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Defending human rights, a right to be protected

Human rights defenders. Defending human rights is a right we all have, in a situation of high risk

“In recent years, Barcelona City Council has been making human rights an increasingly central feature of public policy” states the government measure Barcelona, City of Rights Programme The very design of municipal policies is based, methodologically speaking, on what is known as a rights based approach: each and every one of the public actions has to be based on one or a number of rights, and municipal responsibility is based on respecting them, protecting them and guaranteeing them.  Citizens are the holders of these rights. The Administration is holder of the obligations, that is, it has to ensure they are honoured.

One of the lines of action of this measure is in fact the creation of a network of people and entities who work to defend human rights. Its role is to reflect on and monitor the state of human rights in the city, and it should serve as a place for the co-production of public policies.

For this reason, on 28 and 29 September 2018 a course was held entitled “Human rights defenders: experiences from the front line”, at Model de Barcelona, organised by Barcelona City Council within the framework of the School for Human Rights Defenders.  Aware of the gap that exists with regard to training aimed directly at people and entities that act as human rights defenders in the city of Barcelona, this school aims to serve as an instrument for boosting their skills, with a training programme adapted to their needs and objectives.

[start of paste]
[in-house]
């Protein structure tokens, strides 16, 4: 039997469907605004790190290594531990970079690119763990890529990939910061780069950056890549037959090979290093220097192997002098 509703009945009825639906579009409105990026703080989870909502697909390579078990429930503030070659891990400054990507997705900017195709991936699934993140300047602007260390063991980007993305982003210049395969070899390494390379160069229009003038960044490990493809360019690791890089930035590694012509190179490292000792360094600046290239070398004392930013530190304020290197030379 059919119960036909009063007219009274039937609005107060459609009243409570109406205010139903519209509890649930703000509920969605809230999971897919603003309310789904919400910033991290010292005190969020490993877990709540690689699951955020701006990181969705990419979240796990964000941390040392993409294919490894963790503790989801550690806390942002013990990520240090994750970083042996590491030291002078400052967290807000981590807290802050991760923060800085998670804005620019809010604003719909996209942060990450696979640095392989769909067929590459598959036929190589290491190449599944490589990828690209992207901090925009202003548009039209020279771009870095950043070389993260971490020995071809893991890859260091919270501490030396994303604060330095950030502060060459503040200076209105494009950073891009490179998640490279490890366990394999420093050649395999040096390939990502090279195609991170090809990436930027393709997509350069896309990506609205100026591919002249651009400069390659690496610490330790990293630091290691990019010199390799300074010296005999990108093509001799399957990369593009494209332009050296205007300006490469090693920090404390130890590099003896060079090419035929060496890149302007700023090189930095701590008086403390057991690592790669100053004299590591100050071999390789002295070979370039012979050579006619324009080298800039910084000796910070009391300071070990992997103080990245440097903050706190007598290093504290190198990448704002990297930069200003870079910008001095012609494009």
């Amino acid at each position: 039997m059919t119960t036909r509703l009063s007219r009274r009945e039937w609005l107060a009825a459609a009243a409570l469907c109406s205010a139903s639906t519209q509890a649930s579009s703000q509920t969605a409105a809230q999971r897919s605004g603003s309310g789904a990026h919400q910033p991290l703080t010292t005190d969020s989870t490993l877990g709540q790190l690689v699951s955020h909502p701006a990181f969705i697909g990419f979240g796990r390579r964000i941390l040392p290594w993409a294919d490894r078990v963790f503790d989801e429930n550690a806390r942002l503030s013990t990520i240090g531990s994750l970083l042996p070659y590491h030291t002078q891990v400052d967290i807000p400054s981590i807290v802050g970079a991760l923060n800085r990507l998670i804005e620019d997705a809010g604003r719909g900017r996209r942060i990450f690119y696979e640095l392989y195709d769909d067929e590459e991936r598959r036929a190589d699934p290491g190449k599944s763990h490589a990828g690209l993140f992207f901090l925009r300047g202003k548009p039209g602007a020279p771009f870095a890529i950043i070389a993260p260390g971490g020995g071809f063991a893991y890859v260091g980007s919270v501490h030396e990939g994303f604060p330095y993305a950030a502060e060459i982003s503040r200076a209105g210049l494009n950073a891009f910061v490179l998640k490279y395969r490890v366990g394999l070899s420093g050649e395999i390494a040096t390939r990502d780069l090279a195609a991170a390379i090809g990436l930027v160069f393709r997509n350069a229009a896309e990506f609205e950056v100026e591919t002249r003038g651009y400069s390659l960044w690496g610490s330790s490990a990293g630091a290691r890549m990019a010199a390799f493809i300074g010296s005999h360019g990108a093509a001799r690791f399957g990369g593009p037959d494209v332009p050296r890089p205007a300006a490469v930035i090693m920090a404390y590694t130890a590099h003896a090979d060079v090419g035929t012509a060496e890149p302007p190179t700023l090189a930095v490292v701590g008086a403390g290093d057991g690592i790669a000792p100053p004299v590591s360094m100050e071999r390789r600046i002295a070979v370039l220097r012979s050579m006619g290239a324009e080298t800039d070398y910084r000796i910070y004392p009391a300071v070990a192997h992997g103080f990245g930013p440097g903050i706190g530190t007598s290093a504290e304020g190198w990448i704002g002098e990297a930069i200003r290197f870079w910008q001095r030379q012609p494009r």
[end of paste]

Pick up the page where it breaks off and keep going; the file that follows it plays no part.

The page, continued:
In principle, it is considered that anyone is or could be a human rights defender. Citizens of Barcelona have demonstrated this in a variety of social mobilisations and acts of civil disobedience: the attempted eviction from Plaça de Catalunya of 15-M, the peaceful mobilisations to prevent evictions and the human rights observer brigades during the mobilisations of October 2017.

According to the generic definition given by the United Nations, a human rights defender “is a person who individually or in association with others, strives for the promotion and protection of these rights.Human rights defenders promote both the rights of specific groups (children, LGBTI, etc.), and particular groups of rights (ESCR, public liberties, etc.).”

  The declaration approved in 1998 by the United Nations General Assembly on the rights of human rights defenders, states that: “In the exercise of human rights and fundamental freedoms, including the promotion and protection of human rights as referred to in the present Declaration, everyone has the right, individually and in association
with others, to benefit from an effective remedy and to be protected in the event of the violation of those rights.”

More specifically, the UN Office of the High Commissioner for Human Rights states the following on the work of human rights defenders, in an informative publication on the issue: “The work of human rights defenders consists of the gathering and dissemination of information, advocacy and the mobilization of public opinion .[…] They actively participate in the provision of the material means necessary to make human rights a reality – building shelter, providing food, strengthening development, etc. They work on democratic transformation in order to increase the participation of people in the decision-making that shapes their lives and to strengthen good governance. They also contribute to the improvement of social, political and economic conditions, the reduction of social and political tensions, the building of peace, domestically and internationally, and the nurturing of national and international awareness of human rights.”